Theses and Dissertations Policy

A thesis, dissertation, or capstone project constitutes an important contribution to scholarship. Disseminating such contributions is consistent with the Texas State University’s mission to share its scholarly work with other scholars, students, and the public. Therefore, the University views the wide and timely dissemination of thesis and dissertation results as an important responsibility in the student research process.

Last Updated: Spring 2024

    • The University Libraries collect electronic versions of theses and dissertations (ETDs) via the Vireo platform. A copy is made available in the Research and Scholarship Institutional Repository and duplicated for long-term distributed digital preservation in Chronopolis. This preservation copy serves as the official record in compliance with the university's Records Retention Schedule (records series SAP340).
    • Master's theses and doctoral dissertations submitted to the University Libraries will be made openly accessible online to the public immediately following the graduating semester term or after the selected embargo period.
    • During the embargo period, metadata concerning the thesis or dissertation, including title, author, and an abstract of the work, will be available online.
    • NOTE: Exceptions include ETDs with Inventions, Discoveries, or Patents (IDPs) or if work described in the thesis or dissertation is restricted by a non-disclosure agreement with a funder or government entity. Authors may select the IDP Embargo option and may contact us for more information:
    • Texas State University requires dissertations to be submitted to ProQuest/University Microfilms International (UMI). Dissertations will be electronically archived by ProQuest/UMI and made available in ProQuest Dissertations & Theses and subject specific databases.
    • The author may choose to have the full text of the dissertation embargoed in ProQuest Dissertations & Theses database for up to two years. Until the embargo period has ceased, only the abstract and bibliographic data will be available. 
    • The University Libraries sends a digital copy of dissertations to ProQuest/UMI periodically. We encourage students to use also utilize inclusion in the Research an Scholarship Institutional Repository for access.
    • Students requesting extensions for dissertations in ProQuest must contact the company directly:
    • Master's theses are not submitted to ProQuest/UMI at this time.
    • The Graduate School and University Libraries require that all TXST theses and dissertations be submitted electronically for management efficiency, cost control, ease of dissemination, and long-term preservation reasons. In addition, your electronic theses or dissertation must eventually be made available openly on the web and hosted in the Research & Scholarship Institutional Repository.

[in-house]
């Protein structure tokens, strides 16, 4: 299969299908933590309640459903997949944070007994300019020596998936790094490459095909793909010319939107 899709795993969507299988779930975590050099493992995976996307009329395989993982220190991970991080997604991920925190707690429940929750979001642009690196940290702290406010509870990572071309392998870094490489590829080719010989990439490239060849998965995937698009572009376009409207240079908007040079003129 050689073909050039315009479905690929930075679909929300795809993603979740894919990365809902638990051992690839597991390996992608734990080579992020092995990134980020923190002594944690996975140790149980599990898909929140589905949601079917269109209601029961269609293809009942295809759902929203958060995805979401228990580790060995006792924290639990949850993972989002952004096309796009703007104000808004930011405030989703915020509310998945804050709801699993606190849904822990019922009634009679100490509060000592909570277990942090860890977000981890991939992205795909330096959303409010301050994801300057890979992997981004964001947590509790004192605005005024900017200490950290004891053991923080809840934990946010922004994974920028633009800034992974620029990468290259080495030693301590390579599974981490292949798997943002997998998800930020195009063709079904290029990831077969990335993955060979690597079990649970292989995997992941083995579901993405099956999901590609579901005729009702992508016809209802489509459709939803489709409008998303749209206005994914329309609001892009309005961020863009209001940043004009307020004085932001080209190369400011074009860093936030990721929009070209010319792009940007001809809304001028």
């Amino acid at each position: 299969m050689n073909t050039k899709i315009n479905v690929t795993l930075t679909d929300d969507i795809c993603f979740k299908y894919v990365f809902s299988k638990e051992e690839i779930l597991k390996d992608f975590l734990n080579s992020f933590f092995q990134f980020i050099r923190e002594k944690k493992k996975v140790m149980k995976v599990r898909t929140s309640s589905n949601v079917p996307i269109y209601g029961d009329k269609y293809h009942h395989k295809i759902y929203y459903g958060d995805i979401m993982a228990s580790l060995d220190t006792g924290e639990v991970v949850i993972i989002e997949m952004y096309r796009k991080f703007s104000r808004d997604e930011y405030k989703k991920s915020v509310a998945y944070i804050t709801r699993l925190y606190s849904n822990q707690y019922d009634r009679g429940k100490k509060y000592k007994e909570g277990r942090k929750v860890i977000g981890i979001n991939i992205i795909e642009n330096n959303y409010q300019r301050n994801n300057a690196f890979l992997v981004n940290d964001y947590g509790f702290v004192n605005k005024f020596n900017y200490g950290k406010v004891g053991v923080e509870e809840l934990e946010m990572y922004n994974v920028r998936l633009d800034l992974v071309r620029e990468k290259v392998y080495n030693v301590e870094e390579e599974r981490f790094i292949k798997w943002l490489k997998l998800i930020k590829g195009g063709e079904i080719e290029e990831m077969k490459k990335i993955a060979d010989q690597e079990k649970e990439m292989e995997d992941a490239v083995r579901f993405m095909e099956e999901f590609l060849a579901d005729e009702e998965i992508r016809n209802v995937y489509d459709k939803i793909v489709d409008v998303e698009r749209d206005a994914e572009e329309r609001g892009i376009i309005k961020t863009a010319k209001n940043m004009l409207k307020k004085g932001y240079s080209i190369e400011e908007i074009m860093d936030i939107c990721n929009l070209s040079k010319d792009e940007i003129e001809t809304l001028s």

• Most students choose to make their work available immediately, but you can choose to limit access temporarily before making it available openly. Students may restrict access to their thesis or dissertation for reasons such as:
      • While seeking to publish journal articles or books based on them
      • To protect intellectual property during the patent application process
      • To prevent disclosure of sensitive or classified information
    • With the exception of IDP and Creative Writing embargoes, all other theses and dissertations will have metadata available online during the embargo period. The metadata includes title, author, date, and abstract. Full online access to the theses and dissertation (i.e., PDF full-text) will not be available until after the embargo period has passed.
    • Dissertations under a 5-year embargo will not be sent to ProQuest for inclusion in their database.
    • When students submit their theses or dissertation electronically through the Vireo submission system, you will be presented with the following embargo options: 
    NoneThe work will be included in the Institutional Repository after approval. 
    One Year EmbargoThe work will be delayed for inclusion in the Institutional Repository for one year. This is the only embargo option for Honors theses/capstones.
    Two Year EmbargoThe work will be delayed for inclusion in the Institutional Repository for two years.
    Five Year EmbargoThe work will be delayed for inclusion in the Institutional Repository for five years.
    IDP EmbargoThis embargo applies to Inventions, Discoveries, Patents, research with non-disclosure agreements, or documents with confidential and sensitive material. Please contact to make arrangements for how the manuscript must be handled.
    Creative WritingThis embargo applies only to Creative Writing majors and Master of Fine Arts degree. Creative Writing thesis will be printed and available in circulation with no online access.